PURPOSE OF THE STUDY.
To determine if early treatment with oral corticosteroids to pediatric patients with asthma exacerbations in the emergency department could decrease their length of stay.
Children between the ages of 2 and 18 years who presented to the emergency department with acute asthma exacerbations and received oral corticosteroids, either prednisolone or dexamethasone, were included.
Retrospective chart review of 882 children who were seen over the 12-month study period was performed. A standardized asthma treatment algorithm was used as a guide based on severity of exacerbation, but the treating physician decided medications used. Timing of corticosteroid administration and length of stay was calculated by the electronic medical record. Children receiving corticosteroids within 60 minutes of triage were compared with those receiving corticosteroids ≥61 minutes after triage. The 2 groups were compared using either Student’s t test or χ2 test, based on the level of measurement.
Children treated with corticosteroids within 60 minutes had a mean length of stay of 157 minutes, whereas children treated later than 60 minutes had a mean length of stay of 182 minutes (P < .0001). The greatest decrease in length of stay was among children who were categorized as having a moderate exacerbation and had a mean 38-minute decrease in length of stay if treated with corticosteroids in the first hour. Both study groups had similar baseline characteristics; however, the group receiving corticosteroids within 60 minutes had a higher percentage of severe exacerbations. Subjects who received dexamethasone had a 19-minute shorter length of stay compared with patients treated with prednisolone. Of the subjects treated with dexamethasone, those who received it in the first 60 minutes had a mean 34-minute decrease in length of stay compared with those treated with prednisolone. Early treatment with albuterol within 60 minutes or after did not affect length of stay.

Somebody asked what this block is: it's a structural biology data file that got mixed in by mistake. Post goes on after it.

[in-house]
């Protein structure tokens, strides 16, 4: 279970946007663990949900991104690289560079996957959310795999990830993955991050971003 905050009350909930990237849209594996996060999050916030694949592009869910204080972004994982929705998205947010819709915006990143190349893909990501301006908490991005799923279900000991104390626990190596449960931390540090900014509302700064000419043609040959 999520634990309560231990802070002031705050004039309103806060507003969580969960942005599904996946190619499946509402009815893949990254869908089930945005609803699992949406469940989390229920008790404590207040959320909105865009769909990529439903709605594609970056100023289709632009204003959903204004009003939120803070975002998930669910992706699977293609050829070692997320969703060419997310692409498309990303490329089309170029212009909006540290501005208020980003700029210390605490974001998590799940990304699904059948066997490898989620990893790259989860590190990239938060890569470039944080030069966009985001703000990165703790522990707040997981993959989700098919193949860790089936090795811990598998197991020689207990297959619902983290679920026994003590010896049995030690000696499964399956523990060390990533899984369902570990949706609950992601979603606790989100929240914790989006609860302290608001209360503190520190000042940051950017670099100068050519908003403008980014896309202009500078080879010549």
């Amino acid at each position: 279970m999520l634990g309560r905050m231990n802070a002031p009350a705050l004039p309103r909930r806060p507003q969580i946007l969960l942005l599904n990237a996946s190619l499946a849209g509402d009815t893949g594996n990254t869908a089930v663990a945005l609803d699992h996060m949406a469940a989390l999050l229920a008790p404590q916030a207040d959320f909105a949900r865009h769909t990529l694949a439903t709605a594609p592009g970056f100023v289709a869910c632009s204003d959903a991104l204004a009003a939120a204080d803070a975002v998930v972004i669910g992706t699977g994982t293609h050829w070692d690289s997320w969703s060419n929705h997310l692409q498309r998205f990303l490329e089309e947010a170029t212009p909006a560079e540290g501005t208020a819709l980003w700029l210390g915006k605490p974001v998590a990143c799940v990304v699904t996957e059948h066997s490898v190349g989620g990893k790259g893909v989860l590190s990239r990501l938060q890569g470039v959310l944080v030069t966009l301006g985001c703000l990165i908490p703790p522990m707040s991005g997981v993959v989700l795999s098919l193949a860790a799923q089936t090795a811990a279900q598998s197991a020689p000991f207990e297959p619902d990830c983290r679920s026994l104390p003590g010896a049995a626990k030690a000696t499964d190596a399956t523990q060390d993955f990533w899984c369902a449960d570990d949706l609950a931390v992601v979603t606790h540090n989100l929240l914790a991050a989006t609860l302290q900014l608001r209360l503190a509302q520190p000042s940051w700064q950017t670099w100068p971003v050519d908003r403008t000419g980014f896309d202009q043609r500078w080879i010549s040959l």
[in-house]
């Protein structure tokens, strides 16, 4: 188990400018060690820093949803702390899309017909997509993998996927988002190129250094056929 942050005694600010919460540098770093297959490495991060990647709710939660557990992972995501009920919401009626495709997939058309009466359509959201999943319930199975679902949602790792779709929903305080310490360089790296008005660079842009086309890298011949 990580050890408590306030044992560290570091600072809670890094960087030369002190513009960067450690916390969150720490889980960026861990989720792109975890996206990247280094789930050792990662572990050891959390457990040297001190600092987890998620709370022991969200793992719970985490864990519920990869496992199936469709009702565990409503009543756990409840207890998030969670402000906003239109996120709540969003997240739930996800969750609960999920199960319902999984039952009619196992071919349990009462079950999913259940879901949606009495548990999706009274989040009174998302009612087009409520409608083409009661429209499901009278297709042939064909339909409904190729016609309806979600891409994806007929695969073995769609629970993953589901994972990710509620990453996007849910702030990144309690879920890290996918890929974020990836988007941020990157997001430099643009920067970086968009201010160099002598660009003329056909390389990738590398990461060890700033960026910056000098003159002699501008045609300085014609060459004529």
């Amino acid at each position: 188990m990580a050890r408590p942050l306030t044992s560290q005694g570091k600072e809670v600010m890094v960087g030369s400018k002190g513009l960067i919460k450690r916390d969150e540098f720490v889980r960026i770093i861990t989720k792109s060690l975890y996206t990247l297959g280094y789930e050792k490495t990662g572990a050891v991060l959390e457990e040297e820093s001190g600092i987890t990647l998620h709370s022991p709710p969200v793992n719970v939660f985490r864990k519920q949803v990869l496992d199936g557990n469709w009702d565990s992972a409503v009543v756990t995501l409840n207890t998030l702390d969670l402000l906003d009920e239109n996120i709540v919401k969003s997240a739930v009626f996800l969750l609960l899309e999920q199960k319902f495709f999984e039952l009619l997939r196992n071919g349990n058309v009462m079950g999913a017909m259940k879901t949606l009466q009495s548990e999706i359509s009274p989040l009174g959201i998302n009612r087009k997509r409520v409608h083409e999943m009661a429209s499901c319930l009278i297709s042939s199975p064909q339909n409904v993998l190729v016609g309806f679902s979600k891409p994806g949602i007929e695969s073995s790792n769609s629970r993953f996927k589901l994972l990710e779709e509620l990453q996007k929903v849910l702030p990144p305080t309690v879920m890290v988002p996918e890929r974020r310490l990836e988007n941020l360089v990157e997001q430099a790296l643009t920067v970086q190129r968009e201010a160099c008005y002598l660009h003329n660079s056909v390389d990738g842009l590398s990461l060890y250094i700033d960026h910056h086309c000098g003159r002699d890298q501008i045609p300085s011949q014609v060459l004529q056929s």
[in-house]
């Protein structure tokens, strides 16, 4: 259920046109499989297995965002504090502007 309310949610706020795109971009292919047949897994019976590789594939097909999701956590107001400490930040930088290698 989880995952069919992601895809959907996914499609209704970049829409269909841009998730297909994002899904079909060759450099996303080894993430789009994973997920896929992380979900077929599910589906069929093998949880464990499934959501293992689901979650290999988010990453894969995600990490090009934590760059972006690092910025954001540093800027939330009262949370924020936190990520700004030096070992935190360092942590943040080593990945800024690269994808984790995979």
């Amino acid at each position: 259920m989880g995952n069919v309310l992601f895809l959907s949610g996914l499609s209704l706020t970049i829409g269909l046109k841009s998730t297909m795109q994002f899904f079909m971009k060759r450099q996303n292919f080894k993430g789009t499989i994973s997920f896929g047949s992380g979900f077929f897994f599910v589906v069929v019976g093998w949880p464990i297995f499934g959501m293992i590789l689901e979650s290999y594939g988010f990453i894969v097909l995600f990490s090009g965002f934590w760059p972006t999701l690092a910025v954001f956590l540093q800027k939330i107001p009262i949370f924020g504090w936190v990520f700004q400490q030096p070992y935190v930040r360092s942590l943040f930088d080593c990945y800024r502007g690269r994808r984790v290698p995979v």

Early corticosteroid administration within 60 minutes of triage in pediatric patients with asthma exacerbations was associated with a significant decrease in the overall length of stay. This study suggested that choice of oral corticosteroid, dexamethasone over prednisolone, may also affect the length of stay.
Previous studies have found early corticosteroid administration to lessen admission rates to the hospital. Although this study did not show a difference in admission rates, this study did support early corticosteroid administration within the emergency department to help lessen length of stay. Properties of dexamethasone make it appear superior to prednisolone, but prospective randomized trials are necessary, as previous studies did not show significant improvements for decrease in length of stay or in admissions. As treatment protocols become more common, a prospective study that validates early use of oral corticosteroids and choice of oral steroid may help to both lessen the length of stay and decrease hospital admissions for asthma exacerbations. A limitation of this study was that type of oral steroid medication and other asthma medication use was left to the discretion of the treating physician, which may affect length of stay as well.
- Copyright © 2013 by the American Academy of Pediatrics